These have all been fine words from Mr Kenny, and I have no doubt they were sincere. But, as so often with Irish affairs, the Church seems to be reasserting its power. It was announced in 2014 that the embassy would reopen, albeit with just one member of staff who would "follow the activities of the Holy See on the development and human rights front", presumably at a time when the then new Pope was rather more admired than he is now, particularly on the child abuse front – accusations of his backsliding are now the norm.
I reject these accusations, but the reality is even less edifying. The Pope has always done all he can to prevent any payment by the Church for clerical abuse and imprisonment of guilty clerics. But he is great on apologies and setting up of bodies (e.g. a commission and a tribunal) that are designed to achieve nothing. Those who had been so keen to swallow the smiling Pope's brilliant PR gestures are slowly waking up to the reality.
In 2015 the Irish Church's €353m abuse liability cap was predictably reduced without explanation to €226m, "of which it was reported in 2017 only "€85m had been received by the State".
How far we have come from the realisation of the horror and scale of the abuse, the greatest per capita in the world – as far as we know – some of which has even been regarded by the UN as torture. Even the official reports make unbearable reading. Yet, just a few years later the Irish Government is letting the Church off paying compensation and the Church shamelessly reneges at every opportunity on even the meagre commitments it has made.
In 2016 a forthcoming papal visit was announced. An enlightened correspondent wrote to the Irish Times noting that the State didn't pay for the Pope's visit to Philadelphia and complaining that: "Enda Kenny says there is no money to pay teachers and gardaí, so there can be no money to finance the proposed visit by Pope Francis in 2018. Indeed, since Irish bishops invited him, they should, as hosts, cover all the costs and expenses. I hope there is no assumption that the State will foot this bill, initiated by private individuals. Also, in advance of agreeing to this visit, the State should confirm that all redress fund issues have been resolved." We wish the correspondent luck.
These are very similar complaints to those we made when his predecessor visited the UK. We didn't win, but we did host the biggest demonstration against a Pope, ever. We hope our Irish cousins will consider protesting in full view of the Pope about these points and the Church's failure to pay its share of compensation.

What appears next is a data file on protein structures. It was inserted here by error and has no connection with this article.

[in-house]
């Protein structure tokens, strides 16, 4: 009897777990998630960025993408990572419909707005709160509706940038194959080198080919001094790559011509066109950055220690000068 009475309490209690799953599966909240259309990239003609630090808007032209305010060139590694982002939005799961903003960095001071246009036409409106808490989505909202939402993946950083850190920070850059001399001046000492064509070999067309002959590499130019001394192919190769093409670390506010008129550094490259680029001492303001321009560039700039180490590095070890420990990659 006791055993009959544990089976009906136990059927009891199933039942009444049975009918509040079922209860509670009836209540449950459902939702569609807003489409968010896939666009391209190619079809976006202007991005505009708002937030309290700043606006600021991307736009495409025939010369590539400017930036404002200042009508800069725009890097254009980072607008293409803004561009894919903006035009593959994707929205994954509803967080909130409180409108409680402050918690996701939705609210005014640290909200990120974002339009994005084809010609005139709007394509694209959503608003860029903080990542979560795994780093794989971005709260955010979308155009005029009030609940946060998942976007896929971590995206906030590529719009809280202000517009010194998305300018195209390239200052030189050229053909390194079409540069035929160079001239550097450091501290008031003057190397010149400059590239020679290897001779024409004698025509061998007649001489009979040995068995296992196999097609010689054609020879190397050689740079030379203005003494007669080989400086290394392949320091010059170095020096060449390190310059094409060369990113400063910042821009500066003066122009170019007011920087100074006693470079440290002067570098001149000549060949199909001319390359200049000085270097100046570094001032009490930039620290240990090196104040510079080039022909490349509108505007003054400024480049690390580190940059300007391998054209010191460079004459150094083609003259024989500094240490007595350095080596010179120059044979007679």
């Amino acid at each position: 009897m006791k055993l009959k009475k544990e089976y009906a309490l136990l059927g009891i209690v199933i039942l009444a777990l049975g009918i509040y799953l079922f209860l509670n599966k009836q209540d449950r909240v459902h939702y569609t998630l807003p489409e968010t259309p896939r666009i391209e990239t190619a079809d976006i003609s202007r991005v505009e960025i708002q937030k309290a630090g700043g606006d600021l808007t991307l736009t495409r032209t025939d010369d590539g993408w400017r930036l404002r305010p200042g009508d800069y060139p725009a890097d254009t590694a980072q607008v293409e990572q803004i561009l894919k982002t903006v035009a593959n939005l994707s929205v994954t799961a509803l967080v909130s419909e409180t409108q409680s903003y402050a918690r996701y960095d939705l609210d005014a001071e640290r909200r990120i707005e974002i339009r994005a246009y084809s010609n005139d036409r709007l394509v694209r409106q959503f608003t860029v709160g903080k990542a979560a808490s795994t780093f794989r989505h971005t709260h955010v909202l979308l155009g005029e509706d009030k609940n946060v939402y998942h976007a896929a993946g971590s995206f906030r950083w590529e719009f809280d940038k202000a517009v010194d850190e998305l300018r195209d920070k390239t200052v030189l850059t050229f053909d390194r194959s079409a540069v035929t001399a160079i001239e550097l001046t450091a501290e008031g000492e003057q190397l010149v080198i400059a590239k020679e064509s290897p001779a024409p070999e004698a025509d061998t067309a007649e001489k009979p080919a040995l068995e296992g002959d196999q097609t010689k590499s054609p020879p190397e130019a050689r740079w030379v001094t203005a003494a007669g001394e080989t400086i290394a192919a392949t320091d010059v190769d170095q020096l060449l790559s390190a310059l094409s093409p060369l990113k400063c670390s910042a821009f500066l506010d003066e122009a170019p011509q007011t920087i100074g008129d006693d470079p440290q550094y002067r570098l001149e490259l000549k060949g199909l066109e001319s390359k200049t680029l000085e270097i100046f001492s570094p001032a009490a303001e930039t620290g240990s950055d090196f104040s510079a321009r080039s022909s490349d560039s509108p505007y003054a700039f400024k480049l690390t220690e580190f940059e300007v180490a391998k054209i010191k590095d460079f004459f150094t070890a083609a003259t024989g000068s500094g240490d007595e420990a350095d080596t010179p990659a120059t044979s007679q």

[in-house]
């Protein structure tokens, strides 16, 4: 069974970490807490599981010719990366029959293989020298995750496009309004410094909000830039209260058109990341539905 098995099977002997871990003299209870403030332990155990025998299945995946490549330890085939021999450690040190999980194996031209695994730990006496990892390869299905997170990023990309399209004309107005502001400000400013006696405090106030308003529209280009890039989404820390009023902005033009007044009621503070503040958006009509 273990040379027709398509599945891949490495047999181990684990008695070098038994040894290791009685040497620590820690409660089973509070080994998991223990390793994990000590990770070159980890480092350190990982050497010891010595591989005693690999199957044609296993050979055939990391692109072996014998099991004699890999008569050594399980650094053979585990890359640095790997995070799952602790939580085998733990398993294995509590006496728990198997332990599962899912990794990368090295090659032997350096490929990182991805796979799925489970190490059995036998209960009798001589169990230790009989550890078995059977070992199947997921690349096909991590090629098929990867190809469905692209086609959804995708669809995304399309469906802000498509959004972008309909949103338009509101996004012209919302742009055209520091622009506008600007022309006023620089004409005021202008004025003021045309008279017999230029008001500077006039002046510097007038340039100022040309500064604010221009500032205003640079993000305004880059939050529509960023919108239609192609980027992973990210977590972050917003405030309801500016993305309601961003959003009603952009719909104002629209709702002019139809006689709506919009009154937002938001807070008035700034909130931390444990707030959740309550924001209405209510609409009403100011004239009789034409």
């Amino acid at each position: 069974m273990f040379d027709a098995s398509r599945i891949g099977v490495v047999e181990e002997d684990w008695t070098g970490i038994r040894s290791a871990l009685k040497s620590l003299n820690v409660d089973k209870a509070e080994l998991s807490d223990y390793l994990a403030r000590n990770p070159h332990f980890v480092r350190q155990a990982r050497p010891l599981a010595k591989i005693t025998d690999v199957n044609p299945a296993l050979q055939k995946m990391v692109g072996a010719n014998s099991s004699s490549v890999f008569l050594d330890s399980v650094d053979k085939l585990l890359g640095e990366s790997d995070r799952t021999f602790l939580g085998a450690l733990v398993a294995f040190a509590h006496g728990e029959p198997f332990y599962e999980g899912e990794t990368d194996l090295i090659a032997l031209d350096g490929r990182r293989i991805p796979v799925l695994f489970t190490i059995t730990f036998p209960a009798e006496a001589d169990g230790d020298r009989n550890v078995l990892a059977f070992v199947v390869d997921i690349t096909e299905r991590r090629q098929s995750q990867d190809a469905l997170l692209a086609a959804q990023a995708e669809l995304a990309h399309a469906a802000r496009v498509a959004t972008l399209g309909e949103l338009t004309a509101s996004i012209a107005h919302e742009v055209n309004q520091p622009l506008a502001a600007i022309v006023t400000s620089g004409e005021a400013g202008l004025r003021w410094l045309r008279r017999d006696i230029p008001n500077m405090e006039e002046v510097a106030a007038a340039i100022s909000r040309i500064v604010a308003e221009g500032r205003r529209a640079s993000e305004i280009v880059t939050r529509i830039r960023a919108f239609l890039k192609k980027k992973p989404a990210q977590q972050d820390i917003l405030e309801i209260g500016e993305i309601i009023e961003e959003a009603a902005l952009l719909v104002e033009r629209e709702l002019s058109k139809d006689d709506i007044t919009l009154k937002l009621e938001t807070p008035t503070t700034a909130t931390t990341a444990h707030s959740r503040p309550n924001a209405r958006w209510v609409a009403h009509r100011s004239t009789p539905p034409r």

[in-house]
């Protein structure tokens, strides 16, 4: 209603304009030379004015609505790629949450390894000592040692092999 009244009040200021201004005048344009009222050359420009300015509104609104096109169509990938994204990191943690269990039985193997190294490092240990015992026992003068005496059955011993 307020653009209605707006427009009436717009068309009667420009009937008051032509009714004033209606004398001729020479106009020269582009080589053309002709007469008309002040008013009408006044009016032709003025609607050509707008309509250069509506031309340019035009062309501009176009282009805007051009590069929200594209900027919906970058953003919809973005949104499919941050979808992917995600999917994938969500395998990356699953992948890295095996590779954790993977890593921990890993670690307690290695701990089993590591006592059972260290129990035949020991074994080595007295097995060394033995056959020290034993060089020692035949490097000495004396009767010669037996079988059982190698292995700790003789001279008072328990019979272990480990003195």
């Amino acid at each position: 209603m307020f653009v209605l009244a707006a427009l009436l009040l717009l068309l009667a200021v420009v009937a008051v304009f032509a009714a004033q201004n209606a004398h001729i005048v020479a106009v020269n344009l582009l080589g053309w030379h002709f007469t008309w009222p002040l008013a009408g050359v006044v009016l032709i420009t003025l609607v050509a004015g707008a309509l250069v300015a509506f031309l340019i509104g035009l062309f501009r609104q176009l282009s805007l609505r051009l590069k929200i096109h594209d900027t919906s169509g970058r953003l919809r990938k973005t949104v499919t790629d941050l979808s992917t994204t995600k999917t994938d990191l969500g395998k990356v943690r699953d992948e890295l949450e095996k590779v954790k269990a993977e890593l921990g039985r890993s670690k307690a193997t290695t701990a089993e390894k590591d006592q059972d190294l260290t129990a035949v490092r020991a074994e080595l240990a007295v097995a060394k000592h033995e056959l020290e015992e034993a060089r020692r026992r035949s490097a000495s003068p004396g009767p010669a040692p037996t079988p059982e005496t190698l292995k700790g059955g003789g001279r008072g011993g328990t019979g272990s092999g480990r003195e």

And Mr Kenny's recent plea for the Pope to intervene has been met with a deafening silence. Shouldn't Mr Kenny, in the interests of the country he leads rather than those of the Vatican, follow the correspondent's suggestion and at least make the pontiff's visit conditional on a full settlement of outstanding debts?
And the most recent indication of Ireland backsliding to its shameful Church-dominated past comes with the Religious Sisters of Charity being given St Vincent's hospital in Dublin, that cost €200-300 million from public funds, despite the Sisters of Charity being involved heavily in abuse and being €3million short in the modest amount they agreed to contribute towards the abuse settlements. Possibly even worse are the remaining concerns that this maternity hospital will be run with a Catholic ethos which would almost certainly mean Catholic doctrine-based restrictions on contraception, sterilisation, gender reassignment and abortion.
Micheál Martin, the Fianna Fáil leader, has previously called for all hospitals owned by the Catholic Church, including St Vincent's, to be "handed over to the state".
Good for him and I hope he continues to press for this, but sadly, we are not holding our breath. It would be even better if Mr Martin also called for many more schools to be handed to the state – maybe that is one way the state could get its €1.3 billion back.
We should not forget that these dreadful examples are symptoms of a Church that will continue to exploit every weakness to increase its power and wealth – often helped by its supporters that should have other primary loyalties – and a state and body politic whose systems and controls are manifestly not capable of resisting such relentless onslaughts. These systemic weaknesses need to be recognised and eradicated. That is a much harder job and not one just for Ireland against the Catholic Church.
But turning first back to the symptoms.
As noted above, the Church still owes over €600 per Irish worker over abuse. Unjustified gifts such as St Vincent's hospital should be paid back and many more Irish schools should be handed back to the state to end the Church's near monopoly on state funded education where indoctrination is the norm.
These should be a key policy matters that should be discussed in every election until they are resolved. We call for Mr Kenny to turn his fine words into actions and for all the political parties to make manifesto commitments on all these important questions.
Anything less will be yet a further betrayal of those who have been abused and the Irish people as a whole.